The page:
User onboarding is difficult and if you ever think you're done, you're probably wrong. This is the third iteration of onboarding for iOS that I have designed and shipped. We are constantly learning from our failure and success.
Encouraging signups is far more important than logging in. Because we maintain user sessions, it is much less likely that you will land on this screen as a current user after having logged in once.
We offer the standard options for signing up for an account. Facebook and email. In this iteration, we eliminated the ability to register with Twitter and Google because of dwindling activity and we felt it could cause cognitive overload by having so many options. We deal with a user base with a wide gamut of ages. We find that our younger user base (which grows every day) is more willing to register via Facebook. Because this is such a quick way to entry, we make it the primary. But that's not all Facebook is good for. It also helps us onboard you faster by supplying us with some data to help get you started. Things like your avatar, first name, last name etc. We still allow users to register with email for those more comfortable with it or who do not have a Facebook account. Many of our users are from countries where Facebook use is low so this is a reality.
The above image is in a state where the user has signed up with email (No pre-population).
To start, we collect your avatar, first name and last name. This is done for obvious reasons. We'd like you to have an identity on the platform to engage with the community :joy:. However, one mistake we had been making in the past was auto-assigning user names. We would take the first set of characters from the email you supplied and generate a user name out of it. This was problematic for a couple of reasons. First, we have many user in who register via an email service called QQ. If you remember the days of ICQ, QQ is quite similar. Users are assigned a number. Users would register and have user names such as firstname.lastname@example.org. While absolutely harmless, our North American and European users felt that these were spam accounts and understandably so. Secondly, we are trying to build a social platform. It's very difficult for users to communicate with someone who can only be identified by a string of numbers. Users now pick their username during signup. This became a huge help when we introduced mentions to the platform a couple months later.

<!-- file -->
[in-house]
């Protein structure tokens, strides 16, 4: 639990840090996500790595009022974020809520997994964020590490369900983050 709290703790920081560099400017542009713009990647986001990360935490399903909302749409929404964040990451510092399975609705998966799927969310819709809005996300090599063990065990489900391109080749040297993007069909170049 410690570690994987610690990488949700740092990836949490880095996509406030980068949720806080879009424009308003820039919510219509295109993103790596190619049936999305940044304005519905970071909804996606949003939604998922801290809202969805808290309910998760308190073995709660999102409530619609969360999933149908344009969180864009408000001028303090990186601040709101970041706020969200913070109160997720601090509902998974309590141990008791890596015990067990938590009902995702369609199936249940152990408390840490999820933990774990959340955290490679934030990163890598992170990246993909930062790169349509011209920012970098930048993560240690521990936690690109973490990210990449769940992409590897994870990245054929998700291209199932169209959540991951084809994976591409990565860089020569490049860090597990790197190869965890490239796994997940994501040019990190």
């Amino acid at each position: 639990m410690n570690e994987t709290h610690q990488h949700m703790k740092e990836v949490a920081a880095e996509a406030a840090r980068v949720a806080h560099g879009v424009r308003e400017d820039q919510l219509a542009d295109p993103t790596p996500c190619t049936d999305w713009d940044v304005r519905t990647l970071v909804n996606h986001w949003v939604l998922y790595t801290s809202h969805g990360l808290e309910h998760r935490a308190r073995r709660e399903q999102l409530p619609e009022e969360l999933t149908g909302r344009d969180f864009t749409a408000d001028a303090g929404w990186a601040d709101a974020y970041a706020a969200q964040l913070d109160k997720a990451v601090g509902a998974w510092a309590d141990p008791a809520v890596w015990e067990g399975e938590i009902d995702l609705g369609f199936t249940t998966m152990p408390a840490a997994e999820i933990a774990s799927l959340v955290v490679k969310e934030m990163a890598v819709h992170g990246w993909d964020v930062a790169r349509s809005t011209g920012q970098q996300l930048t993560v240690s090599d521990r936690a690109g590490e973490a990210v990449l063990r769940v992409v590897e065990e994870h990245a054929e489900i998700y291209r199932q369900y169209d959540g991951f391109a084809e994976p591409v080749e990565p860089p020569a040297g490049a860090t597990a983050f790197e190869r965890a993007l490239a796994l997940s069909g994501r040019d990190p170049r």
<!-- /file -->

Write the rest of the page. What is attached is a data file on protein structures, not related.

500px has all different types of photographers and content consumers all interested in different things. To get people started faster, we ask you what types of photography you are interested in with samples of the content types. We then use this information to recommend new users content. The worst thing a product can do during onboarding is have people land on empty states after going through a registration. If there is nothing to do, they will leave.
Lastly, we want to know why you are using 500px. We ask users to check off what they are looking for. We can then use this information to bucket users into different types, giving us the ability to cater to their personal interests more directly.